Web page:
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Indexed regulation

Author: Richard G Newell; William A Pizer; National Bureau of Economic Research.
Publisher: Cambridge, Mass. : National Bureau of Economic Research, 2008.
Series: Working paper series (National Bureau of Economic Research), no. 13991.
Edition/Format:   eBook : Document : EnglishView all editions and formats
Database:WorldCat
Summary:
Seminal work by Weitzman (1974) revealed prices are preferred to quantities when marginal benefits are relatively flat compared to marginal costs. We extend this comparison to indexed policies, where quantities are proportional to an index, such as output. We find that policy preferences hinge on additional parameters describing the first and second moments of the index and the ex post optimal quantity level. When  Read more...
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Details

Material Type: Document, Internet resource
Document Type: Internet Resource, Computer File
All Authors / Contributors: Richard G Newell; William A Pizer; National Bureau of Economic Research.
OCLC Number: 228424363
Notes: "May 2008."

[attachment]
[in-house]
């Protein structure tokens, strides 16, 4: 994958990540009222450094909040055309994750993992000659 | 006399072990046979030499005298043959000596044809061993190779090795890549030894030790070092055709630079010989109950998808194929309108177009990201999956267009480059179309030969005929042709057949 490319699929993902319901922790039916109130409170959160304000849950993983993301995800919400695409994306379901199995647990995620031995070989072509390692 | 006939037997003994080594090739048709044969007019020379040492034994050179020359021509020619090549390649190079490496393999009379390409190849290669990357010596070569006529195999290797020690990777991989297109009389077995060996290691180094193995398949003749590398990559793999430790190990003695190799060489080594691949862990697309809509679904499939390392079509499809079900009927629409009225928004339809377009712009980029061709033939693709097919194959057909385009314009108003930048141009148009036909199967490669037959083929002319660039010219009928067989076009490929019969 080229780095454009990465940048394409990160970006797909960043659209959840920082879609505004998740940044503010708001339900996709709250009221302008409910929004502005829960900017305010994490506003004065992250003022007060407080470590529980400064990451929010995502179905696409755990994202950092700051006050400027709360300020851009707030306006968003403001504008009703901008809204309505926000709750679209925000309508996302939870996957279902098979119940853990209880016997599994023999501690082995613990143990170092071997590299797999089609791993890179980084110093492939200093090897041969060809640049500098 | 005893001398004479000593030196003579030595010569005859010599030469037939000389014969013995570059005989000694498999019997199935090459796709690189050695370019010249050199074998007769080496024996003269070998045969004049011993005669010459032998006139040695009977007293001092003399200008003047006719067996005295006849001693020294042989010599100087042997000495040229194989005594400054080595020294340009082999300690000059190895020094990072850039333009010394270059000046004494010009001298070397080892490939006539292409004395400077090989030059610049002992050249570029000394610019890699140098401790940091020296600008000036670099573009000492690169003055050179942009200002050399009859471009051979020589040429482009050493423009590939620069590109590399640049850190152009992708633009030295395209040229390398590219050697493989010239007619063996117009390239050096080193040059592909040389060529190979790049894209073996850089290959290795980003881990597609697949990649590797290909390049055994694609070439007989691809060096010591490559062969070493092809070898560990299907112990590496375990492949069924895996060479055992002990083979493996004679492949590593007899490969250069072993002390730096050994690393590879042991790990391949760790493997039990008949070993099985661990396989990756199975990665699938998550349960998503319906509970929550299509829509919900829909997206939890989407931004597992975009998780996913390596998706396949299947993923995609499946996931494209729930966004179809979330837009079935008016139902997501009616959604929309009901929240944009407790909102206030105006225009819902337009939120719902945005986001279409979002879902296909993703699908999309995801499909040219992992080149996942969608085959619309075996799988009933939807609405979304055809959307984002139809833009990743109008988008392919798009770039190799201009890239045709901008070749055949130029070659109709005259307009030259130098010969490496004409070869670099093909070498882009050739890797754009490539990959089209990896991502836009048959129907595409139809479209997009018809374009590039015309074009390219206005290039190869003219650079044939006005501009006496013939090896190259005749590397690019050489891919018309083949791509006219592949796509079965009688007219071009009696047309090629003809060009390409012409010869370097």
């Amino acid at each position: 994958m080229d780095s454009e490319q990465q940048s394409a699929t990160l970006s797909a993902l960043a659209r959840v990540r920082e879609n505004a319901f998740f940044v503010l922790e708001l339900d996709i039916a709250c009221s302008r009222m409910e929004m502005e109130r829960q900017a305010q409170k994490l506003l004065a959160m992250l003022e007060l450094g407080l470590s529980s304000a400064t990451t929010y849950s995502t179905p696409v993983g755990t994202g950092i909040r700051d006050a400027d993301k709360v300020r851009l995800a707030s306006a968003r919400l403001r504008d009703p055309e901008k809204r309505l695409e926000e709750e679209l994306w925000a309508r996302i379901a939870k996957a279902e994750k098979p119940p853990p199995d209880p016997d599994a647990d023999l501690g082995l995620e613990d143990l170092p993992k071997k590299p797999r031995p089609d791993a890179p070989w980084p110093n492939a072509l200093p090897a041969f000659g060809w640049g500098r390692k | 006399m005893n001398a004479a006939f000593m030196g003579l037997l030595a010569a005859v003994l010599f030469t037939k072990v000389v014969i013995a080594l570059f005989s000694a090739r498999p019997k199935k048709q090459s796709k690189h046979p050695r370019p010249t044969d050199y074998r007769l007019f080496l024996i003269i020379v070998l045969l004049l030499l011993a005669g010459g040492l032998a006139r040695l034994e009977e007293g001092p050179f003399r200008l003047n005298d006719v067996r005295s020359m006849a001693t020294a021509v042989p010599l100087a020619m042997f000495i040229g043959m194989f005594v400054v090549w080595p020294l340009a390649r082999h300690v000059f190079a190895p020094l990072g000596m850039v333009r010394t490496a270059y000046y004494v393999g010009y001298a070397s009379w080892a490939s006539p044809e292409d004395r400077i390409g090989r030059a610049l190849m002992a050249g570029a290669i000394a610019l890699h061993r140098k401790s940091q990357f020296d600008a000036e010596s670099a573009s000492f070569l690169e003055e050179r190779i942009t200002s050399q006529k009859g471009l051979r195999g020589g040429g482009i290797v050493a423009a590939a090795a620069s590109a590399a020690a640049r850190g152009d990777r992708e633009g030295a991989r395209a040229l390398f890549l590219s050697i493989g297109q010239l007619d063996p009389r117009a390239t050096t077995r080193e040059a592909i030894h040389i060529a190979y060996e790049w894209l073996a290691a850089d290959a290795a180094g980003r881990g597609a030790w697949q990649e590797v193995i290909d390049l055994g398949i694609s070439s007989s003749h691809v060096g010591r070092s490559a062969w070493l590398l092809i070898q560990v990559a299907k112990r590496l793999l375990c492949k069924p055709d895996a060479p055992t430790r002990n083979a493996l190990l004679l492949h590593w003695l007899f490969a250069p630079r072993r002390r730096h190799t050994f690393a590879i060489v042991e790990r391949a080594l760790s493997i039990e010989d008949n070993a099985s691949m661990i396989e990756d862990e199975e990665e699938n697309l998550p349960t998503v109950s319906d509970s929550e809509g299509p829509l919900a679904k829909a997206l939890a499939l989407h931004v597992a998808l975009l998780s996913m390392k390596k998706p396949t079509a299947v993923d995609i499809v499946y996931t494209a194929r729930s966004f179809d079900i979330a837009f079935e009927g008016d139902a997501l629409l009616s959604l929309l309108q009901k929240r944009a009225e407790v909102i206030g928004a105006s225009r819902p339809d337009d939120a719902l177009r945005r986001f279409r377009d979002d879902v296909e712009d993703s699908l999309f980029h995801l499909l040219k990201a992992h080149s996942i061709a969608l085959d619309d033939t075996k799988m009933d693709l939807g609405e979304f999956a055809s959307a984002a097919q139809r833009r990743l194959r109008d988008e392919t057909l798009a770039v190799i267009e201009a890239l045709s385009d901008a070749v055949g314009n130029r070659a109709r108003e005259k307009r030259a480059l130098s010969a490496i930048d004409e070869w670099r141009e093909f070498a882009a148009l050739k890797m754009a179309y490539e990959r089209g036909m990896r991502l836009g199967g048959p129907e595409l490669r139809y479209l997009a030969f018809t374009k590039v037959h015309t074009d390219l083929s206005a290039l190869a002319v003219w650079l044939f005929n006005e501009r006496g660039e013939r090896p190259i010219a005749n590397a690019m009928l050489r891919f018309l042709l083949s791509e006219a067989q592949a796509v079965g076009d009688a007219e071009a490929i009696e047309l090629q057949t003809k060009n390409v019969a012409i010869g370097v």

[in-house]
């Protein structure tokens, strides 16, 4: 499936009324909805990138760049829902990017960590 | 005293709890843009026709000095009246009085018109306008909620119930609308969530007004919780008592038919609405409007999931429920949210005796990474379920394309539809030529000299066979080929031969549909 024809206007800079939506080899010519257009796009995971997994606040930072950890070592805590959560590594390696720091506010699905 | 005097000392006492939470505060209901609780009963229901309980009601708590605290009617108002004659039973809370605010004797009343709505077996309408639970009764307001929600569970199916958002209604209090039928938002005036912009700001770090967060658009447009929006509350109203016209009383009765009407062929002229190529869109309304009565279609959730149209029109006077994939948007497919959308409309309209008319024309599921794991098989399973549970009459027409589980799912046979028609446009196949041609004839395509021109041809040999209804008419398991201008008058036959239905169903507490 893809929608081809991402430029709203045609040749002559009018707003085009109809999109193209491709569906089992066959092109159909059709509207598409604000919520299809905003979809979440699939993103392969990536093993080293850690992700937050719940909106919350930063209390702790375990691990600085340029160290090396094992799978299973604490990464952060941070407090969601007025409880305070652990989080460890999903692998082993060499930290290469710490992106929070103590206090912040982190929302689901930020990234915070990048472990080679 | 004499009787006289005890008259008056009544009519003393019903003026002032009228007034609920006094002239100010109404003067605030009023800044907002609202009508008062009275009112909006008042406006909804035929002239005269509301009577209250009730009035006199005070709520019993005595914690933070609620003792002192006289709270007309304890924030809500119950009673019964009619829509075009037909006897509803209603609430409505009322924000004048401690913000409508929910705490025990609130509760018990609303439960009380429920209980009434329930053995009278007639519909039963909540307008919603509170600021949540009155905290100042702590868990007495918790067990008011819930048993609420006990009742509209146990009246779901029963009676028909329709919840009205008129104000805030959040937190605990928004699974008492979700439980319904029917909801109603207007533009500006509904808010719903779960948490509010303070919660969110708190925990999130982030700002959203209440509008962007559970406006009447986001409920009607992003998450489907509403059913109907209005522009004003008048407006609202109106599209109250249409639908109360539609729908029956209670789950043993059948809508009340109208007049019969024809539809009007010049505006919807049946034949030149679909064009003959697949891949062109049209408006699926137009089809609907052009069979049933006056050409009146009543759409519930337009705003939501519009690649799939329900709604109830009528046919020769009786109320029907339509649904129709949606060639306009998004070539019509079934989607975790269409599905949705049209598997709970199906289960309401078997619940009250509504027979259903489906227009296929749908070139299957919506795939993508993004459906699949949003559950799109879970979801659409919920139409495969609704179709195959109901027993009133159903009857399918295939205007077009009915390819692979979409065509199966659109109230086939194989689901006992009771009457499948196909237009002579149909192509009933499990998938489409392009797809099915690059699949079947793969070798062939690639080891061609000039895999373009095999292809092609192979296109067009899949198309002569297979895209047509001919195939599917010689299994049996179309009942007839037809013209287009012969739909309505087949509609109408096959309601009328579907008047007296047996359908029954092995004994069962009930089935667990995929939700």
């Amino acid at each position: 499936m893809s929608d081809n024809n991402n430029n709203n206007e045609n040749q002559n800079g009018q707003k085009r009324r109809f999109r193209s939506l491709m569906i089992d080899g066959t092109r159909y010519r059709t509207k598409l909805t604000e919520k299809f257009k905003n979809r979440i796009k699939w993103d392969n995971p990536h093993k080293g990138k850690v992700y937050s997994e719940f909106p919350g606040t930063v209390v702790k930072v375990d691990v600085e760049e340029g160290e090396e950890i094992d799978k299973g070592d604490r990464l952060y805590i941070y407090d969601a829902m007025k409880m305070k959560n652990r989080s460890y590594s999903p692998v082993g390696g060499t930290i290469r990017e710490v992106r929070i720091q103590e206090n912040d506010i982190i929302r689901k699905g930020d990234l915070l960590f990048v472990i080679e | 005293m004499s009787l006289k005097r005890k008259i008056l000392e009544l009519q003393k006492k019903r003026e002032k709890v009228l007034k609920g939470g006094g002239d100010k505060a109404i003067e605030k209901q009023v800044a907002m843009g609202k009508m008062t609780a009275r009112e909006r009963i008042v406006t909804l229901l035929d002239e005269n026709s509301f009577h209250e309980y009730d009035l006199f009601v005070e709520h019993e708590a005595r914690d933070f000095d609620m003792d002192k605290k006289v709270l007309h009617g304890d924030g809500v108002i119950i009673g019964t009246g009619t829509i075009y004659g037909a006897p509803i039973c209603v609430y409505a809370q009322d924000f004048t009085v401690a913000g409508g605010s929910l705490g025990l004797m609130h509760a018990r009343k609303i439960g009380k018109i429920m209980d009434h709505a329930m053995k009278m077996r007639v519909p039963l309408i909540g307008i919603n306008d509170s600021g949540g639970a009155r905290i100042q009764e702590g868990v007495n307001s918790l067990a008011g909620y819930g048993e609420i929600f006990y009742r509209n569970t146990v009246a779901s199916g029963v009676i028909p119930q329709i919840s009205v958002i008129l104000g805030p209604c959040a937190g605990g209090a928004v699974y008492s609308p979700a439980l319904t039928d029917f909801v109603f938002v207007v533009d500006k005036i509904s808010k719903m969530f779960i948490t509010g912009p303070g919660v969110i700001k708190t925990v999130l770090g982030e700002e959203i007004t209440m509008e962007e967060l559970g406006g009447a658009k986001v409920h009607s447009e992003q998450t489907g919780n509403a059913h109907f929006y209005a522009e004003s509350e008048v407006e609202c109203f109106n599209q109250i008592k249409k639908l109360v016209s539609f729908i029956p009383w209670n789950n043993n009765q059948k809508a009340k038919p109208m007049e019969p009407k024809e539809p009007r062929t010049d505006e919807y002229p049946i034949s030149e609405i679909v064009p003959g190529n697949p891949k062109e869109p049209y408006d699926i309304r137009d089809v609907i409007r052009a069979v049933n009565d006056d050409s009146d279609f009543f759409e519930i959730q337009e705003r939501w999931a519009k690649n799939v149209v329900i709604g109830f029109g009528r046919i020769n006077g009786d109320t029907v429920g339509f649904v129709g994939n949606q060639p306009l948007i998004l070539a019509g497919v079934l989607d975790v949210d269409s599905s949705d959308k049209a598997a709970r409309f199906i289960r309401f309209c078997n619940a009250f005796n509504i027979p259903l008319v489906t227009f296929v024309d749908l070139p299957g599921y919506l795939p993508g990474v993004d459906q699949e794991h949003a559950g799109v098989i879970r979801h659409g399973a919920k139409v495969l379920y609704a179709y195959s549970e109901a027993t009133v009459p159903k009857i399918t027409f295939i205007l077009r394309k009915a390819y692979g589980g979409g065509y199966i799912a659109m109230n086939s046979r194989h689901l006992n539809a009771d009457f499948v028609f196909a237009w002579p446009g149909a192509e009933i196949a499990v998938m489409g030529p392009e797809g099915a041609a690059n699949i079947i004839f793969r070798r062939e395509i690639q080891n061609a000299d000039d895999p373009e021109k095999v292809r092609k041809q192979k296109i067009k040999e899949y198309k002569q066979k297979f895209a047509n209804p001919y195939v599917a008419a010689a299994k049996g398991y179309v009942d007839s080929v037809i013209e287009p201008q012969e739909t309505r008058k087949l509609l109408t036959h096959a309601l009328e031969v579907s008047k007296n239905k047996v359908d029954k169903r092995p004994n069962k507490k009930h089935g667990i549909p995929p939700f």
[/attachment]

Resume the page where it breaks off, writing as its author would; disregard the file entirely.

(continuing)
Description: 1 online resource (37 p.)
Series Title: Working paper series (National Bureau of Economic Research), no. 13991.
Responsibility: Richard G. Newell, William A. Pizer.

Abstract:

Seminal work by Weitzman (1974) revealed prices are preferred to quantities when marginal benefits are relatively flat compared to marginal costs. We extend this comparison to indexed policies, where quantities are proportional to an index, such as output. We find that policy preferences hinge on additional parameters describing the first and second moments of the index and the ex post optimal quantity level. When the ratio of these variables' coefficients of variation divided by their correlation is less than approximately two, indexed quantities are preferred to fixed quantities. A slightly more complex condition determines when indexed quantities are preferred to prices. Applied to climate change policy, we find that the range of variation and correlation in country-level carbon dioxide emissions and GDP suggests the ranking of an emissions intensity cap (indexed to GDP) compared to a fixed emission cap is not uniform across countries; neither policy clearly dominates the other.

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